The joys and benefits of volunteering

This afternoon, I took part in an STC panel discussion about volunteering — how to volunteer, where opportunities exist, and so on. (A recording of the webinar will be made available; once it is, I’ll post a link to it.)

Those of you who know me well know how involved I’ve been with volunteering. To name a few, I’ve spoken for SQL Saturday and Data Saturday conferences. I’m part of the leadership team for my local SQL user group. I’m a section leader, board member, and secretary for the symphonic concert band in which I play. I play the piano for a local church. I even serve as a mentor for my fraternity and my alma mater. I lend my talents to a wide variety of groups and organizations, and it’s among some of the most rewarding endeavors in which I take part.

Why volunteer? You rarely, if ever, get paid for doing volunteer work, after all. Well, at least you don’t get paid with money. That said, you get paid in a number of ways that don’t directly involve money.

Let’s start with the satisfaction that you’ve gotten something done. I take part in a number of activities. All of these activities need behind-the-scenes work to keep them viable. Who’s going to do the work? After all, most of these positions are not paid, full-time opportunities, and tasks have to be done, including (but not limited to) organizing meetings, finding meeting or event space, scheduling, publicizing events, taking care of participants, paying any necessary bills or fees, and so on. Someone has to do the work. More often than not, that work is performed by volunteers.

Do you want to learn something new, or gain a new skill? Volunteering is a great way to do it. These groups all need tasks to be done, and volunteering is a relatively low-risk way to get experience with those tasks. It becomes a win-win for everyone; you gain new experience, and a group gets their tasks done.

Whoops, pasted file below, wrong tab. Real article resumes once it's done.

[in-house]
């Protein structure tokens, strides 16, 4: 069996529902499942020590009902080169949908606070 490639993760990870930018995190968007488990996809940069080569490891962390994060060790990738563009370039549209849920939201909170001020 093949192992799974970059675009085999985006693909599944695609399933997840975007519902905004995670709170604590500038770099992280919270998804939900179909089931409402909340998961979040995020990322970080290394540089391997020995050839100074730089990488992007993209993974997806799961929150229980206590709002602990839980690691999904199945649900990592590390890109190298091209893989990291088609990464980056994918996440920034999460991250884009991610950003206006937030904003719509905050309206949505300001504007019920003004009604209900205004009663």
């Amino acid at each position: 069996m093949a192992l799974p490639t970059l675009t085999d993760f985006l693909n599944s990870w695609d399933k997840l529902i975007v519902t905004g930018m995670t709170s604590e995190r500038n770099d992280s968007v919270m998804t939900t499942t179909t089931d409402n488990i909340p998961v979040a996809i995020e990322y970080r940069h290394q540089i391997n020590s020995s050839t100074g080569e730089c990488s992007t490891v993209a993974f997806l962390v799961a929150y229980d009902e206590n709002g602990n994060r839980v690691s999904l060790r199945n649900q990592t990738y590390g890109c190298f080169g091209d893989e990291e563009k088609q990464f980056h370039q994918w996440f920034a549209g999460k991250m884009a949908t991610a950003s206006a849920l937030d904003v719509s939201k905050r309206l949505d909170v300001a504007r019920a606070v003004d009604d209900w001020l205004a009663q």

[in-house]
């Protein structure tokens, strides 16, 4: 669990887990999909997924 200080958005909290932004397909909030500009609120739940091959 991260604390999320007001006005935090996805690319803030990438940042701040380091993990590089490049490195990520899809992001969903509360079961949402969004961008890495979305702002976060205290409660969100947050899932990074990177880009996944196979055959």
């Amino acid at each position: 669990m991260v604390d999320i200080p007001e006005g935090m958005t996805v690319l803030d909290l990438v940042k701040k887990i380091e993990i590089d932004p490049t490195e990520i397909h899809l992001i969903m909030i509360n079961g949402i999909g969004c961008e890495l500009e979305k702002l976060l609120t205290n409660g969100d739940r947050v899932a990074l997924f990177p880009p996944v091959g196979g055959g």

That said, keep in mind that once you take on a task, you also take on a responsibility. Groups look to make sure work is performed, and once you volunteer to do that work, they are counting on you to make sure it gets done. Even if you’re not getting paid to perform the work, any volunteer opportunity should be treated with the same responsibility and respect as a job.

As with any job, you might struggle if you’ve never done it before or are unsure as to what to do. Treat it as you would any job. Use resources at your disposal (e.g. the internet) to get it done. Don’t be afraid to ask for help if you’re struggling. And don’t be afraid to say no. Volunteering should be a rewarding, even fun, experience. If you find that you’re frustrated or overwhelmed, don’t be afraid to either turn down the opportunity or pass it off to someone who can get it done. It isn’t worth the stress.

I mentioned above that volunteers don’t get directly paid with money. Indirectly, however, is another story! If you’re looking for work experience, volunteer work looks great on a resume! Maybe you built and maintained a group’s website, managed their finances, taught constituents, organized events, or served as an officer. Even if you weren’t paid to do them, it counts as work experience, which is something that appeals to potential employers.